Saturday, July 31, 2010

Take this dumb personality test!

In the middle ages it was popular to classify personalities according to the four humors: phlegmatic, choleric, melancholic, and sanguine.  Without knowing too much about the four categories, I figured I must be phlegmatic because I'm generally a calm and happy person.  Then a spiritual director called me melancholic.  Then I found this 107-question test via Lapsus Linguae and decided to settle the matter.  Result: 88% melancholic and 12% phlegmatic.  "That sounds fine," I thought, but then I read the analysis and nearly gagged.  Who is this irritating person they're describing?  Maybe I didn't understand how they meant most of the questions.  Once I took a joke test that insulted all the takers by telling them the bad sides of themselves (making fun of how most personality tests are relentlessly positive) and even that test seemed more accurate than this one.

Two things are true: I instinctively want to say "no" to any request or proposal the first time I hear it, and I have a double dose of introversion.  :)   And a strong desire to succeed, only if success is defined entirely my way and not the world's conventional way.  But "long-lasting hurts, an erosion of self-confidence and self-esteem, and even depression", "highly attentive to what others need or desire", "a tendency to hypochondria or to genuine physical weaknesses, as well as a tendency to timidity and anxiety"-- where the heck did all that come from?

Having read my ringing endorsement, you should take the test yourself here!  Be sure to log in first or the site will lose your results-- very annoying.  If you wish, sign in as Duckface, password Faceduck.  And I'd be highly interested to hear your results and whether you agree with them-- post your results in the comments or on your own blog.  Consider yourself tagged. :)

Here's my profile (gag gag):

The Melancholic / Phlegmatic
   The melancholic-phlegmatic is tidier, more procedural and less flexible than the phlegmatic-melancholic. He may be slower to take on new projects, as the melancholic fear of new situations and tendency to perfectionism takes over. The double-dose of introversion, along with the melancholic tendency to negativity, makes it difficult for him to give compliments and make upbeat small talk. It also causes him to instinctively say “no” when he first hears a request. Others may perceive this as “snobbishness.” Unless the melancholic-phlegmatic is very comfortable, and is surrounded by understanding long-time friends, he may find himself somewhat isolated and alone, unable to warm up in a social gathering. He is less critical and less grudge-bearing than a pure melancholic or a melancholic-choleric. However, the tendency of the melancholic to dwell on things for a long time in their mind, combined with the sensitivity of the phlegmatic toward interpersonal relationships, can result in long-lasting hurts, an erosion of self-confidence and self-esteem, and even depression. Extremely sensitive and possessing a longing for the ideal (melancholic), they are also highly attentive to what others need or desire, through their phlegmatic aspect. This makes them more than usually susceptible to anxiety and a negative self-image
   This temperament combination is highly driven to succeed—not for success’ sake alone, but because their melancholic nature is drawn to high ideals, and their phlegmatic side will have a strong desire to please. Thus, they are capable of long-range planning, organization, and attention to detail that makes them excellent and conscientious scholars. They are capable of pursuing highly idealistic goals, usually with long-term academic requirements, such as attaining their doctorate. They value their friendships, but can spend many hours alone reading or studying. They may have a tendency to hypochondria or to genuine physical weaknesses, as well as a tendency to timidity and anxiety, especially about new activities or ventures.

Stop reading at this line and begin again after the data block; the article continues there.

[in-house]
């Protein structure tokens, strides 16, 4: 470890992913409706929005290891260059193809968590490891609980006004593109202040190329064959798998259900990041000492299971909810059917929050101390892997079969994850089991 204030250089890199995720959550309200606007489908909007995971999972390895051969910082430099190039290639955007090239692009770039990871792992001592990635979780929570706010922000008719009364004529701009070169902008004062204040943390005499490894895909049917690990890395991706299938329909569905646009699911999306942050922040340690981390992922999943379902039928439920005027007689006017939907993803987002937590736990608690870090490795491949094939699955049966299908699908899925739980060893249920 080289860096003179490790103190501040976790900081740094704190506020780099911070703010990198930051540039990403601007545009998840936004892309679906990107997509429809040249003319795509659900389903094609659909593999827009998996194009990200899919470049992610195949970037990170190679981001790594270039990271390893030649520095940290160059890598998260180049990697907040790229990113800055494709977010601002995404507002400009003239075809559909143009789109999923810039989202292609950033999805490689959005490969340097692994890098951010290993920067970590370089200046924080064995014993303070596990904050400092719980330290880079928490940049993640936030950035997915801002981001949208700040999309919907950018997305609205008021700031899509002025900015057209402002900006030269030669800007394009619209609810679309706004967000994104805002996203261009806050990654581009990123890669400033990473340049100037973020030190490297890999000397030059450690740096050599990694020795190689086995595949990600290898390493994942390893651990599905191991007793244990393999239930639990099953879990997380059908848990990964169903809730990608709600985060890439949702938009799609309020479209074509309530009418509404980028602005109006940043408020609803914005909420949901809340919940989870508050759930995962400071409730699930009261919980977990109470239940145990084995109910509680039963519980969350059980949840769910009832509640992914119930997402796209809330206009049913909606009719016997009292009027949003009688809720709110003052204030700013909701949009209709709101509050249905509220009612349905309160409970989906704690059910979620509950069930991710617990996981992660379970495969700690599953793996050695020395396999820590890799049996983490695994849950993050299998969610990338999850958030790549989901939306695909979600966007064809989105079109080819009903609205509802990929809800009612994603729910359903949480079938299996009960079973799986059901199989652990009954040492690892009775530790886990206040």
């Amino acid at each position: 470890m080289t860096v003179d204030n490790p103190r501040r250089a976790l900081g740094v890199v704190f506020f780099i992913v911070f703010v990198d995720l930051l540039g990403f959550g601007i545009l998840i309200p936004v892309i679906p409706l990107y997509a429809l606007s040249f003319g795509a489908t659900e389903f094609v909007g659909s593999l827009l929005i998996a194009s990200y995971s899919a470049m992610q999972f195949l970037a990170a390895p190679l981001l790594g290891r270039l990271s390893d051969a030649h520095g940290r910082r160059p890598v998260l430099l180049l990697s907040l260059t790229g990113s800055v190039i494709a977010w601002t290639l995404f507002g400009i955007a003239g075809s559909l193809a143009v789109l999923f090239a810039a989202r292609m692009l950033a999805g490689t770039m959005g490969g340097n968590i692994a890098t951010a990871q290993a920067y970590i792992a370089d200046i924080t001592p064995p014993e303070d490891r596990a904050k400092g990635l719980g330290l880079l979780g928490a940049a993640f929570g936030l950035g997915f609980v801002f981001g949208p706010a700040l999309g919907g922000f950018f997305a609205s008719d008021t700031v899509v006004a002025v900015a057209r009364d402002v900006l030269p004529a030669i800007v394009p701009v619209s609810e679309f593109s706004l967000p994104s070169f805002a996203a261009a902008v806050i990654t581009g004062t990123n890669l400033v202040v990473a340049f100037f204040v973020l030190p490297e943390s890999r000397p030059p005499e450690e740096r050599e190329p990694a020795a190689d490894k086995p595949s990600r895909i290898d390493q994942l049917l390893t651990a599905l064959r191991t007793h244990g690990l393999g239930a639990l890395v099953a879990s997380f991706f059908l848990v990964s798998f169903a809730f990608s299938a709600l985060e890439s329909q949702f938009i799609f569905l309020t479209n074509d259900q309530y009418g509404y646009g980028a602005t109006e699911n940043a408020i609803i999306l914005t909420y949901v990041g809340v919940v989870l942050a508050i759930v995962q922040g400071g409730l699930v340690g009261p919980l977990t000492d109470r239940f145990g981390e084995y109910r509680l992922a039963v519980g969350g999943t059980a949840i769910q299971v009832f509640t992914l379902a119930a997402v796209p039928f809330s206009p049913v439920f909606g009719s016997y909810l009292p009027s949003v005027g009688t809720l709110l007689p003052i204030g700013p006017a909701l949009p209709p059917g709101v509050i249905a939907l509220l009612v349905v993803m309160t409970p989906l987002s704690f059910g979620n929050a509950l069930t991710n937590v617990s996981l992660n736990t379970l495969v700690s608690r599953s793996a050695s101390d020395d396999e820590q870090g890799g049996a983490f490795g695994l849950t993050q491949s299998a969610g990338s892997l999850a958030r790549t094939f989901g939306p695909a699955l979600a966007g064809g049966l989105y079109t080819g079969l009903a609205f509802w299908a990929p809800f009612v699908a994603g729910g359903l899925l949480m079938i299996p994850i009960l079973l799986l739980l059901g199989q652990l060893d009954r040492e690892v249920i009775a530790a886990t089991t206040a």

One melancholic-phlegmatic we know is highly organized, critical, slow, and dogmatically unforgiving, yet reveals her phlegmatic aspect in her intense discomfort with confrontation (unless she is very at ease among the warring members) and in her strong relationships with her friends. You wouldn’t guess that she is so devoted to her friends, however, because true to her melancholic nature she rarely initiates contact with them – they always have to call her first. A tendency to avoid the stresses of social interaction by spending overmuch time alone—whether in scholarly pursuits or reading for relaxation—is something that melancholic-phlegmatics need to watch out for.

4 comments:

Laetitia Crucis said...

:lol:

I have two really good friends with the melancholic/phlegmatic temperament. It seems pretty spot on for them! Hahaha!

I'm choleric/melancholic. Basically this means that I'm super-critical and angry all the time -- "my way or the highway!" is my mantra. However, I have noble intentions and am a deep thinker. LOL!

P.S. -- "Duckface". Wish I would have thought of that one! *twothumbsup* :D

The Cellarer said...

Same as you but 98% / 2% so read the full on melanchonic one as so close to 100%.

Some of it rang bells, some of it not...

Athanasius contra mundum said...

I'm also melancholic/phlegmatic, but 60M/40P

Rachel Gray said...

Thanks Laetitia-- I'm glad to know mine isn't the only personality type they picked on! :) Ducks, of course, are known for their noble, distinguished faces.

Cellarer, Athanasius, I knew there was a reason I liked you guys.